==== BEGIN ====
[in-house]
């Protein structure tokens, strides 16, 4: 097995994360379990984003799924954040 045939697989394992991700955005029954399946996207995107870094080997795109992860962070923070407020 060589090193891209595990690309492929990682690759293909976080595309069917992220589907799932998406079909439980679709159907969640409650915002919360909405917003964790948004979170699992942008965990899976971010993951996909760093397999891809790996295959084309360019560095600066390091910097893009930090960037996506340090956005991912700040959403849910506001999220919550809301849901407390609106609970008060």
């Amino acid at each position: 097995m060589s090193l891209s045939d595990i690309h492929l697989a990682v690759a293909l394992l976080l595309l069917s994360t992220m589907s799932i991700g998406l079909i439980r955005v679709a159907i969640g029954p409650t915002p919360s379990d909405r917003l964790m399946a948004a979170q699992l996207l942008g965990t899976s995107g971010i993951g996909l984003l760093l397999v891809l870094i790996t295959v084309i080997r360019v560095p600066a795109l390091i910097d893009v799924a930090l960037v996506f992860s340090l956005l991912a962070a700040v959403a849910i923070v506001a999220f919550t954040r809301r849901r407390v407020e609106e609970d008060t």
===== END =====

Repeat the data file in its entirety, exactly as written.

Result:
[in-house]
């Protein structure tokens, strides 16, 4: 097995994360379990984003799924954040 045939697989394992991700955005029954399946996207995107870094080997795109992860962070923070407020 060589090193891209595990690309492929990682690759293909976080595309069917992220589907799932998406079909439980679709159907969640409650915002919360909405917003964790948004979170699992942008965990899976971010993951996909760093397999891809790996295959084309360019560095600066390091910097893009930090960037996506340090956005991912700040959403849910506001999220919550809301849901407390609106609970008060």
């Amino acid at each position: 097995m060589s090193l891209s045939d595990i690309h492929l697989a990682v690759a293909l394992l976080l595309l069917s994360t992220m589907s799932i991700g998406l079909i439980r955005v679709a159907i969640g029954p409650t915002p919360s379990d909405r917003l964790m399946a948004a979170q699992l996207l942008g965990t899976s995107g971010i993951g996909l984003l760093l397999v891809l870094i790996t295959v084309i080997r360019v560095p600066a795109l390091i910097d893009v799924a930090l960037v996506f992860s340090l956005l991912a962070a700040v959403a849910i923070v506001a999220f919550t954040r809301r849901r407390v407020e609106e609970d008060t």